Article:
Strong protests from writers, filmmakers and activists on both sides of the border filled Web sites like the South Asia Citizens Web, which is dedicated to democratizing information flow and interactions between South Asians on the Internet.

    According to Harish Kapoor, an Indian Internet activist who was instrumental in setting up the South Asia Citizens Web, the communities in both countries, which are constantly at loggerheads along the borders, need a communication platform that is not controlled by governments.

    "In India, the state-backed Videsh Sanchar Nigam Limited is the sole gateway to the Internet. This violates the ideology of access to information," he said in a recent interview with the Pakistani Internet magazine Spider. Kapoor and many others like him believe that the monopoly the VSNL has is about to recede with the increasing presence of private Internet service providers, such as Satyam Online and Mantra, in India.

    One of India's most influential and prolific documentary filmmakers, Anand Patwardhan, says e-mail has become another casualty of the war. "As war has given [the governments of India and Pakistan] the right to intercept communication on the Internet, all Pakistani peacenik voices have been shut down," he wrote in a letter to the Pakistani site Chowk.

    Dismissing claims made by both governments that peace is a possibility, he remarked, "Both [Indian Prime Minister] Vajpayee and [former Pakistan Prime Minister] Sharif are products of hate. They cannot themselves be the antidote of the poison that brought them to power." Patwardan echoed the widespread feeling among intellectuals here that the Net is a vital link for peace between the two countries.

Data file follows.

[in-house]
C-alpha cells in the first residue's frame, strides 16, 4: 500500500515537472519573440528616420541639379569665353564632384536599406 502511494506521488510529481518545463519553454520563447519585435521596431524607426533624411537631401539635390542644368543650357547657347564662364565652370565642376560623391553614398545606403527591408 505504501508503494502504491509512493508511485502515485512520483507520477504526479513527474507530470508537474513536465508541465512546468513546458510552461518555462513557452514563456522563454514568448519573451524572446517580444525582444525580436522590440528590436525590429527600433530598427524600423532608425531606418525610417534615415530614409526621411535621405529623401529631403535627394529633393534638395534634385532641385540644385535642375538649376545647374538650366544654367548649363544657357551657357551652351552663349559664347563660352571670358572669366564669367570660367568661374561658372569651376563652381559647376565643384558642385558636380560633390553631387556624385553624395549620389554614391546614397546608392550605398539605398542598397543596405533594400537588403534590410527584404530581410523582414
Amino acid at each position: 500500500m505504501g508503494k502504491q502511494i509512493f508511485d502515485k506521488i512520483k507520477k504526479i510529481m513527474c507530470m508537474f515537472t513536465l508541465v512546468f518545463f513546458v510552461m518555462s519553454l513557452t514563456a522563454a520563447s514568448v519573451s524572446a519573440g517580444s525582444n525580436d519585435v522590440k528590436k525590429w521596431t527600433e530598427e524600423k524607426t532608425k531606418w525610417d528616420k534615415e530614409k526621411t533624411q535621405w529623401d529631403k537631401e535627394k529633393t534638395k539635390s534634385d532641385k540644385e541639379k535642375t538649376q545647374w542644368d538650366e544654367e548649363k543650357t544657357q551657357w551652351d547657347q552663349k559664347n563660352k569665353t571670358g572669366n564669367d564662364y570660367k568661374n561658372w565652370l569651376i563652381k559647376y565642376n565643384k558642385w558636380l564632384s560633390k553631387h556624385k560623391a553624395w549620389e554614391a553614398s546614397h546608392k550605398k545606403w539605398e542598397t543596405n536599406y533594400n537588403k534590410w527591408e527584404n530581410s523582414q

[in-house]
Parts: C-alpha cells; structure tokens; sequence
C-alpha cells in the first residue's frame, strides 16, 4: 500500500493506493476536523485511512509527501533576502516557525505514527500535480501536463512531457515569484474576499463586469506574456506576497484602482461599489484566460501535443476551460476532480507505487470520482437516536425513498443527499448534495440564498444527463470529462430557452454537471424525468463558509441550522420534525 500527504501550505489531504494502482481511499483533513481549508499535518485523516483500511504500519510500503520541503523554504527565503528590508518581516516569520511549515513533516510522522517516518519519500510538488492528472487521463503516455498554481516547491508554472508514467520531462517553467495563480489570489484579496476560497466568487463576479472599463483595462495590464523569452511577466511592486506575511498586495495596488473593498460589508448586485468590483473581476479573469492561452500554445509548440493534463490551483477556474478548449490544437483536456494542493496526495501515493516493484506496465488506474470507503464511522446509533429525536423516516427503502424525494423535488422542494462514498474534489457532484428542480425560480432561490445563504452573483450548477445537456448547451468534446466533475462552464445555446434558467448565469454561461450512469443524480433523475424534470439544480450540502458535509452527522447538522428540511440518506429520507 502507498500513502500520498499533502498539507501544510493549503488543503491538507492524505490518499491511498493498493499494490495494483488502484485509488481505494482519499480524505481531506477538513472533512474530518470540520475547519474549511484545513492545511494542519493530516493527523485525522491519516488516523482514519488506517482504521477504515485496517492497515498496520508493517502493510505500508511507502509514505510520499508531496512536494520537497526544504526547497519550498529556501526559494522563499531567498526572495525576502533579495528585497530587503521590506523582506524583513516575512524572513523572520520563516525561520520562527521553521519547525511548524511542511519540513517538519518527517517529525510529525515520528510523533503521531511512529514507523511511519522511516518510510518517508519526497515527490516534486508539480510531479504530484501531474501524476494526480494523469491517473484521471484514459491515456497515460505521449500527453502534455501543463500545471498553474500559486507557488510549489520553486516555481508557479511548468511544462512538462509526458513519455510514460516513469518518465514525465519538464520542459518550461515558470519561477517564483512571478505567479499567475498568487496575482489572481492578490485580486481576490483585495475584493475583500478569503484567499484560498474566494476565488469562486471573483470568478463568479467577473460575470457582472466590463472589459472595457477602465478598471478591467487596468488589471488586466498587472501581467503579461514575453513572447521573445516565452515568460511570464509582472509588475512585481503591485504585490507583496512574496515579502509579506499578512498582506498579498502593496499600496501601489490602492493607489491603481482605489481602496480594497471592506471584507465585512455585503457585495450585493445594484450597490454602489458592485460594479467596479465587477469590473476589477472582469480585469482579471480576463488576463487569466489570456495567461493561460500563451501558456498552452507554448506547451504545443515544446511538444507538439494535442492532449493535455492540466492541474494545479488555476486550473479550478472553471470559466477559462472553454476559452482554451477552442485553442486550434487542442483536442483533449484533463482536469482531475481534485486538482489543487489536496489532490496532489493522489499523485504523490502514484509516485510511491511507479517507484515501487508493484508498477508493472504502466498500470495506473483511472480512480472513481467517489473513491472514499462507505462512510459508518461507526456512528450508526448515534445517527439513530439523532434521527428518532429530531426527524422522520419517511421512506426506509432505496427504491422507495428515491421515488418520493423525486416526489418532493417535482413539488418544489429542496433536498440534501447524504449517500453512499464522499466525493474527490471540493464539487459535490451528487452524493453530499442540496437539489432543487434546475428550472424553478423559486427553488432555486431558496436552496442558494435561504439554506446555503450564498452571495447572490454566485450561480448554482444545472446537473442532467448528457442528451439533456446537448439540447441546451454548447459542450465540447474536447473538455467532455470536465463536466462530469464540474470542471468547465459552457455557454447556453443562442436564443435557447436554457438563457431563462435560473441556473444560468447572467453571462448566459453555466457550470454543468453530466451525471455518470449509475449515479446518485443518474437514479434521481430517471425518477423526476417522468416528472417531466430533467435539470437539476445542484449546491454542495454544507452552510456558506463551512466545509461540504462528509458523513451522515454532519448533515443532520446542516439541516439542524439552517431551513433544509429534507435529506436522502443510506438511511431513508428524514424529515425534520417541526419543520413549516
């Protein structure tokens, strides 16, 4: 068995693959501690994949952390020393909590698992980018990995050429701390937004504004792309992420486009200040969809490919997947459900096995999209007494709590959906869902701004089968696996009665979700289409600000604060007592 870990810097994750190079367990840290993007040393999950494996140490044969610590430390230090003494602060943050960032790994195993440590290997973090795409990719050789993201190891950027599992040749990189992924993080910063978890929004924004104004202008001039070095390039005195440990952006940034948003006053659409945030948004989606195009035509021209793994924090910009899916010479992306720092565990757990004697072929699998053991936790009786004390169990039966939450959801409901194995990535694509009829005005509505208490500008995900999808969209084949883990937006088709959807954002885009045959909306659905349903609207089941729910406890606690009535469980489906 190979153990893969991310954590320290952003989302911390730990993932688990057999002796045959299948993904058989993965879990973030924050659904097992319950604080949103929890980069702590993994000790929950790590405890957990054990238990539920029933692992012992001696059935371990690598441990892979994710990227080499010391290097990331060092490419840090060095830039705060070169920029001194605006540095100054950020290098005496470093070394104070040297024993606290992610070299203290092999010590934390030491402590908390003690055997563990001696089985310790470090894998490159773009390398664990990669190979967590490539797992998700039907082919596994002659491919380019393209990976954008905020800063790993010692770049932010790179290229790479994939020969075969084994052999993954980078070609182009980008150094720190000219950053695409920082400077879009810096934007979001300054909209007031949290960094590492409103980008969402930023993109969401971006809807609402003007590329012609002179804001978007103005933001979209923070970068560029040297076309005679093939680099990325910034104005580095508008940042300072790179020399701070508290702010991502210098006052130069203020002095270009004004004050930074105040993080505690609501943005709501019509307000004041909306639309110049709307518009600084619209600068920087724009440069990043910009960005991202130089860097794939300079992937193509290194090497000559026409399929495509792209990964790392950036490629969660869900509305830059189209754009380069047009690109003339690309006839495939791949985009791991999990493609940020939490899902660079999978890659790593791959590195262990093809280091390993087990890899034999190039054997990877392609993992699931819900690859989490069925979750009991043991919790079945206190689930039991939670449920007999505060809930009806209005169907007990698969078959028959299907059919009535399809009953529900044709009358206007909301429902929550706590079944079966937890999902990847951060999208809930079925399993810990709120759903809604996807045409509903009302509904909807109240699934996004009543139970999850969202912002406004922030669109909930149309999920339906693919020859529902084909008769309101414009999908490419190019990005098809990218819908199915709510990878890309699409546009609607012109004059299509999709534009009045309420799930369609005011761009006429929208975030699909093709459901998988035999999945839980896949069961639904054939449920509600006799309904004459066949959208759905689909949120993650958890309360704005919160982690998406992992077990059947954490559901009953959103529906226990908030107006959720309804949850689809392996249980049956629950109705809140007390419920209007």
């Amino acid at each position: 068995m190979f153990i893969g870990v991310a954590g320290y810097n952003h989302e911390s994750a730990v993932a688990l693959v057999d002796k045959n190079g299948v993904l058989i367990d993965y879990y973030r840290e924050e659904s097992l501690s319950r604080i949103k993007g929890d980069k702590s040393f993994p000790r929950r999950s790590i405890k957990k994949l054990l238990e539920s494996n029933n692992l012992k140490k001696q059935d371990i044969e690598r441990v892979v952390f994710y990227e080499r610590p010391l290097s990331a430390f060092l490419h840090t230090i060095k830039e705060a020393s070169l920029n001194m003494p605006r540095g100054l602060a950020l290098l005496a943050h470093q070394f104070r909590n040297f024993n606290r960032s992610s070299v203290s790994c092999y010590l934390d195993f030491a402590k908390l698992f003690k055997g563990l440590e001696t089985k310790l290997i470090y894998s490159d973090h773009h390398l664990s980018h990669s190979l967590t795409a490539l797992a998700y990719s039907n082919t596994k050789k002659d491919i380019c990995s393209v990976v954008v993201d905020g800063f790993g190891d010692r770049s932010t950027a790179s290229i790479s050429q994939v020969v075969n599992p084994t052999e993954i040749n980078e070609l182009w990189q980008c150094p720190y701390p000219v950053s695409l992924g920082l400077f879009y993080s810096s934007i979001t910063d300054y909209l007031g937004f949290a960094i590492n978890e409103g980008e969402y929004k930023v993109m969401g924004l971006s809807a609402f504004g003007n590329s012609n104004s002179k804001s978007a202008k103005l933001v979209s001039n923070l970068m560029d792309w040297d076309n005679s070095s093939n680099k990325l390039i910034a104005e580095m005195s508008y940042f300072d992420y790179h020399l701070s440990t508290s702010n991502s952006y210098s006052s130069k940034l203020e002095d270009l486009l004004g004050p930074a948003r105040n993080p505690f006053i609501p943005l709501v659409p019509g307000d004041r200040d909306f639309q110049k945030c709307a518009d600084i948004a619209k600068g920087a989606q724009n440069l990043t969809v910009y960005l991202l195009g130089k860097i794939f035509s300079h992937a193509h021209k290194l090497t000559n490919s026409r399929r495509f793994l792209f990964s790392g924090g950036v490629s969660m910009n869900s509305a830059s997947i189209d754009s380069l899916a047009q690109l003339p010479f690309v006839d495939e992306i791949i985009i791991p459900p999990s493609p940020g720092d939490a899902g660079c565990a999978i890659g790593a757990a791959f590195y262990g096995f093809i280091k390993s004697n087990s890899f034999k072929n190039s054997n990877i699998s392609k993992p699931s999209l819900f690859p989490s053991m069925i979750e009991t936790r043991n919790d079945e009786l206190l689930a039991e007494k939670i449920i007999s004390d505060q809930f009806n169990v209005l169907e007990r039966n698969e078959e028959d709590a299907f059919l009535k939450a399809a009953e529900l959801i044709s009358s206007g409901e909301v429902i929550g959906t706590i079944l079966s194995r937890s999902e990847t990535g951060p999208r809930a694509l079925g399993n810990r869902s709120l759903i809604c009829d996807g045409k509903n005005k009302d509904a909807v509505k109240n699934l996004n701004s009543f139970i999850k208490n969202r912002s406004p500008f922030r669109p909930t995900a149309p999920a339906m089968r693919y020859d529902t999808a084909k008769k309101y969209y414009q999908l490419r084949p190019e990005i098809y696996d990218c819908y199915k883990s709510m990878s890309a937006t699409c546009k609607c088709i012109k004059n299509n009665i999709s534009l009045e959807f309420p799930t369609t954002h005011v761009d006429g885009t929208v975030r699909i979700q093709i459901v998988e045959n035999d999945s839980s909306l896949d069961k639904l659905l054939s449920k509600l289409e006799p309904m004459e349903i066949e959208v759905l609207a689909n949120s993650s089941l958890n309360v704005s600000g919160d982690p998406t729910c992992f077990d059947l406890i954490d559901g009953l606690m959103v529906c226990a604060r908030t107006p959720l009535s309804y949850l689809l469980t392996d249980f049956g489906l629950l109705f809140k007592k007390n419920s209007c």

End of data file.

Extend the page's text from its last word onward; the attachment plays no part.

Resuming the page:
Amitav Kumar, who is a professor of English at the University of Florida and an Indian married to a Pakistani, concurs. At the time when artillery shells were booming in the Kashmir Valley and anti-aircraft guns were knocking down Indian aircraft from unfriendly skies, Mr Kumar circulated a letter titled "Love in the time of Kargil" on the Internet. The letter speaks of the first time he met his in-laws and how, during the wedding, a different sort of a war, one played between teams of 11 players with willow and leather, was far more talked about than anything else.

    Barring a few anomalies like Vishal Gondal's thinkalikeindia.com, which encouraged Indians to vent anger against Pakistanis by participating in a mock battle on the Internet (but has since been taken down), nearly all interactions between the 400,000 or so Indians and Pakistanis online have been prosaic, just the usual everyday banter.

    In fact, most community sites where Indians and Pakistanis share a platform are dominated by talk of cricket and food.
    Sites like Chowk, which loosely translated means a town square where people meet and exchange news, are dominated on the one hand by detailed analyses of why Shoaib Akhtar (the Pakistani fast bowler and cricket's latest enfant terrible) bowls the in-swinging Yorker, and on the other by instructions on how to cook the perfect rogan josh (tender morsels of lamb cooked in a rich, spicy gravy).

    Debates on the likelihood of war between India and Pakistan, which are on every news hawk's agenda on either side of the Wagah border, come a distant second to the pressing issue of which country is most likely to lift the World Cup.

    As an anonymous Pakistani summed up in a message posted on the South Asia Citizens Web: "[Let us] use the Net for grass roots activism against this madness… man must see reason."